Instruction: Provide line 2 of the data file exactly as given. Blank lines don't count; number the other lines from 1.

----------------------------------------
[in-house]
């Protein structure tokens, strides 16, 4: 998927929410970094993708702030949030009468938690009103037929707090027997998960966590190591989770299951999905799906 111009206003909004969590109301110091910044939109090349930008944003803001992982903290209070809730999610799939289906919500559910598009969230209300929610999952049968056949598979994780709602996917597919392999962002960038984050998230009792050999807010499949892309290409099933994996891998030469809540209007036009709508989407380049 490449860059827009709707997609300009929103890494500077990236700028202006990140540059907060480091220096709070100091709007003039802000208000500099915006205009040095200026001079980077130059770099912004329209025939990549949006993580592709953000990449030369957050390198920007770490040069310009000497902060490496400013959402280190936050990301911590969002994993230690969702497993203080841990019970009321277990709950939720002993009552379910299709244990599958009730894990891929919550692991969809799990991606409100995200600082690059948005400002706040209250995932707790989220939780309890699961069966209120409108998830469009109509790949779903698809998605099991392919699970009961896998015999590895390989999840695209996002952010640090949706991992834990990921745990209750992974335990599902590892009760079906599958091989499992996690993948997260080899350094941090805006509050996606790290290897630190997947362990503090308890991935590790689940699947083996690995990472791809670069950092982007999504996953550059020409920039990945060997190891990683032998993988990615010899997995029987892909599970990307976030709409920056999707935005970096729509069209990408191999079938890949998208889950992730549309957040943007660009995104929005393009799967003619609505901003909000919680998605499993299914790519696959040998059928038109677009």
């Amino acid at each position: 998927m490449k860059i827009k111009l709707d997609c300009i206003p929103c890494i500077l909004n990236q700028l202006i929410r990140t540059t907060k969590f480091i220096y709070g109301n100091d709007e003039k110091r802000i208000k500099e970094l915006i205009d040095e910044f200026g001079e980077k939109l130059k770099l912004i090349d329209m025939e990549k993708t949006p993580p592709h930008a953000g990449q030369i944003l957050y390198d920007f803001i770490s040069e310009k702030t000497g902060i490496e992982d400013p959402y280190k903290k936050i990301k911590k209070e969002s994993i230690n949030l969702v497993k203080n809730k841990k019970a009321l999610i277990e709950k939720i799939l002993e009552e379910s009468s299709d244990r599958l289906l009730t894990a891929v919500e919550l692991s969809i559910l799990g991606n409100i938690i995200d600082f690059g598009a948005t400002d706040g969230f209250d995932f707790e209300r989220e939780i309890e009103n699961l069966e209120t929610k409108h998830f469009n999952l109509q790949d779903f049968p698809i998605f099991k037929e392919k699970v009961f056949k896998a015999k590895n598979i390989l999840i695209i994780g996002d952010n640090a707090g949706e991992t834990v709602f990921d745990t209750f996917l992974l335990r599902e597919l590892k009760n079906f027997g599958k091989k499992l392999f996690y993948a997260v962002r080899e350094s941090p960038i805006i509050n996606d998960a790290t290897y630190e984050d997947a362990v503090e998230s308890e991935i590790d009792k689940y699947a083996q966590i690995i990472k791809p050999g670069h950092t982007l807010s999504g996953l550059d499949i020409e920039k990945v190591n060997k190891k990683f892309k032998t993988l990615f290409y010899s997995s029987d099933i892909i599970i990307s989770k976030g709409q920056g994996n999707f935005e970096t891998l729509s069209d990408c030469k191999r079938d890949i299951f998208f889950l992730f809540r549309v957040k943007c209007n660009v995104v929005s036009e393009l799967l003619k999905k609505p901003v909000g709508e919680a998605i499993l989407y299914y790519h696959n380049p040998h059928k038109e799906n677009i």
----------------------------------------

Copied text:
């Protein structure tokens, strides 16, 4: 998927929410970094993708702030949030009468938690009103037929707090027997998960966590190591989770299951999905799906 111009206003909004969590109301110091910044939109090349930008944003803001992982903290209070809730999610799939289906919500559910598009969230209300929610999952049968056949598979994780709602996917597919392999962002960038984050998230009792050999807010499949892309290409099933994996891998030469809540209007036009709508989407380049 490449860059827009709707997609300009929103890494500077990236700028202006990140540059907060480091220096709070100091709007003039802000208000500099915006205009040095200026001079980077130059770099912004329209025939990549949006993580592709953000990449030369957050390198920007770490040069310009000497902060490496400013959402280190936050990301911590969002994993230690969702497993203080841990019970009321277990709950939720002993009552379910299709244990599958009730894990891929919550692991969809799990991606409100995200600082690059948005400002706040209250995932707790989220939780309890699961069966209120409108998830469009109509790949779903698809998605099991392919699970009961896998015999590895390989999840695209996002952010640090949706991992834990990921745990209750992974335990599902590892009760079906599958091989499992996690993948997260080899350094941090805006509050996606790290290897630190997947362990503090308890991935590790689940699947083996690995990472791809670069950092982007999504996953550059020409920039990945060997190891990683032998993988990615010899997995029987892909599970990307976030709409920056999707935005970096729509069209990408191999079938890949998208889950992730549309957040943007660009995104929005393009799967003619609505901003909000919680998605499993299914790519696959040998059928038109677009």